With the large increases in corn acreage in the Mid-South and the increasing cost of nitrogen fertilizer, attention to fertilizer management is paramount. Major points to consider are how applications should be made within and across fields, and when and how much to apply to realize the greatest return.
Peter Scharf and colleagues at the University of Missouri published results of research conducted to assess across — and within-field variability in required nitrogen rates, and corn yield response to application timing. The reports offer guidance that will be helpful to Mid-South growers striving to apply nitrogen fertilizer to corn in the most economically efficient and environmentally sound manner.
Corn producers generally apply the same nitrogen fertilizer rate over whole fields and sometimes over whole farms.
In studies conducted in three major Missouri soil areas (Delta alluvial, deep loess, and claypan), the researchers found that economically optimal nitrogen fertilizer rates (EONR) were different both among and within fields. Their results also indicated large differences in soil nitrogen availability over short distances within a field.
Among fields, median (middle value) EONR ranged from 56 to 186 pounds per acre, indicating that different nitrogen fertilizer rates are needed for different fields. This indicates that traditional yield-goal nitrogen rate recommendations either over- or under-fertilize the majority of corn production fields.
Within-field variability in EONR was high. Uniform application of nitrogen fertilizer across a whole field would have resulted in half of each field receiving either too much or too little fertilizer. The level of variability in within-field EONR suggested that nitrogen fertilizer applied at variable rates within a field could be both economically and environmentally beneficial.
With current high corn prices, over-application probably will be more frequent since the cost of over-applying nitrogen is less than the reduced income from lost yield potential with under-application. They concluded that there is a need to develop and use technology that accurately predicts EONR for different fields and at various locations within a field.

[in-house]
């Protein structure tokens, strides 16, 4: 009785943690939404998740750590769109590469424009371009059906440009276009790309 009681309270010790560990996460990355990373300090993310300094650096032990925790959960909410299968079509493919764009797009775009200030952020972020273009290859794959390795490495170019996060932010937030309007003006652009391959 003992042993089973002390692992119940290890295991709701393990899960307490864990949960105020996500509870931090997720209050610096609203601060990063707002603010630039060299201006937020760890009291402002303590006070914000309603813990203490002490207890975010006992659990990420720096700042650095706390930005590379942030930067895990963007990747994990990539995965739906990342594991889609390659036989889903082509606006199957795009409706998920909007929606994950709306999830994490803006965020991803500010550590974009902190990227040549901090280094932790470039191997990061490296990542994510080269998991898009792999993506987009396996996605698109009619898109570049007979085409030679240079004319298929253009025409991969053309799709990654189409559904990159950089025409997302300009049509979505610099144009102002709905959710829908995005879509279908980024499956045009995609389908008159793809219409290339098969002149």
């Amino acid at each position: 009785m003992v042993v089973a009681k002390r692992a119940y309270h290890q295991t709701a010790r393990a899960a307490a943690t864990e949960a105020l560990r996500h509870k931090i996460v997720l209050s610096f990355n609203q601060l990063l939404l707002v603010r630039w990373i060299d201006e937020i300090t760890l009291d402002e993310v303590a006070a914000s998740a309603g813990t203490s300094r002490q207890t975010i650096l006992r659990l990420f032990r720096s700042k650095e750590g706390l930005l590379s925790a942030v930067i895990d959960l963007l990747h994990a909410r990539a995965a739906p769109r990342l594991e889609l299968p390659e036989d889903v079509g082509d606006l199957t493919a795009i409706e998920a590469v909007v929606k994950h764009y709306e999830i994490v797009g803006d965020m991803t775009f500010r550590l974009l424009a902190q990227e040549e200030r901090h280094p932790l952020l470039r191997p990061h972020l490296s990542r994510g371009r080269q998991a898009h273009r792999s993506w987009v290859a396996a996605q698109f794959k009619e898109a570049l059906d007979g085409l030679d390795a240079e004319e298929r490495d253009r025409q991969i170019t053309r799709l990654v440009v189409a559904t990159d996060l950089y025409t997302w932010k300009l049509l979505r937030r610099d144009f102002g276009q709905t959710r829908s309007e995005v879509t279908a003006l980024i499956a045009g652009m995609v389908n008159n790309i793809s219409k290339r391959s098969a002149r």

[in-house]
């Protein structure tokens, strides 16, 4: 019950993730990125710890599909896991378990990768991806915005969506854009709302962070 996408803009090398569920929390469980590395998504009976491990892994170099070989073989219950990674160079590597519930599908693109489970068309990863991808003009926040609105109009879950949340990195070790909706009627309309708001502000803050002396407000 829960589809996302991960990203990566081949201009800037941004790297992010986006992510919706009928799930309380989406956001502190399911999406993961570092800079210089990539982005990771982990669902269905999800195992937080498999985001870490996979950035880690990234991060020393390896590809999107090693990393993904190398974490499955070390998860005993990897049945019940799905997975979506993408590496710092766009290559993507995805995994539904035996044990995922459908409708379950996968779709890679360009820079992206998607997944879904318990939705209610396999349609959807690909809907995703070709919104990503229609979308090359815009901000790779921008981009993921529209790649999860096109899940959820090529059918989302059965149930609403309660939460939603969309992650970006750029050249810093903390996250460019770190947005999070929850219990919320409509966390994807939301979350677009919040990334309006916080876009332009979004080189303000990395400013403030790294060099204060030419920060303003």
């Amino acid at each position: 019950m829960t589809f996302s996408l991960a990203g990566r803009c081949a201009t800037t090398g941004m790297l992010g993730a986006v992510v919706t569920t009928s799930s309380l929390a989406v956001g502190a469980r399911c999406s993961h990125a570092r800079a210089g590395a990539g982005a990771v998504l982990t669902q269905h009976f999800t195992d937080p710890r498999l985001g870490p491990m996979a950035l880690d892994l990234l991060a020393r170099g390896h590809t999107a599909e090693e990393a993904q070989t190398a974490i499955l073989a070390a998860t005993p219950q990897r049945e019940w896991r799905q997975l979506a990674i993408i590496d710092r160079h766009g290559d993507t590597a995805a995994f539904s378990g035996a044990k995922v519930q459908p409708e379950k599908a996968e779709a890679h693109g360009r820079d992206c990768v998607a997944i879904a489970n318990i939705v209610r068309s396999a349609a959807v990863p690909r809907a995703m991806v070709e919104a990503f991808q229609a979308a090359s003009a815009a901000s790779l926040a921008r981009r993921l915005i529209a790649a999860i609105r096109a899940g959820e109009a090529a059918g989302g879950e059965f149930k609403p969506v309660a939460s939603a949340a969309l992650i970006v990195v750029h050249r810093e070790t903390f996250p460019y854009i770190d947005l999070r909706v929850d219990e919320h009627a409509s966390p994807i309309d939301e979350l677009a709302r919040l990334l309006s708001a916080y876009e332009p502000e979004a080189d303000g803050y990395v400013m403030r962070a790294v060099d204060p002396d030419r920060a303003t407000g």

Timing of application.
Producers typically apply a significant portion of nitrogen fertilizer before or at planting, or before corn emerges. Generally, this is done to allay the fear of irreversible yield loss resulting from early-season nitrogen deficiency.
Studies were conducted throughout Missouri in 28 experiments. When data from all of the experiments were pooled, there was little evidence of yield reductions or irreversible yield loss when the total nitrogen fertilizer application was delayed as late as growth stage V11, or about five to six weeks after emergence. This finding occurred even though nitrogen-deficiency stress was highly visible in some cases when late applications were made.
Only small yield reductions (3 percent) were measured when nitrogen application was delayed until V12 to V16, or up to about seven weeks after emergence.
Full yield was not realized in the experiments when nitrogen application was delayed until silking. However, only a 15 percent yield reduction occurred when the total amount of nitrogen fertilizer was applied at silking.
The researchers concluded that the risks of yield loss associated with mid- to late-vegetative nitrogen applications to corn are acceptable, and may be less than the risks of nitrogen loss associated with fall and/or preplant applications.
They further concluded that when unplanned delays in nitrogen application occur or when severe in-season nitrogen loss occurs, an economical response to nitrogen fertilizer is likely to occur until silking.
Nitrogen is the single most expensive input used in corn production. The above findings and resulting conclusions should be considered in planning the judicious use of this expensive input.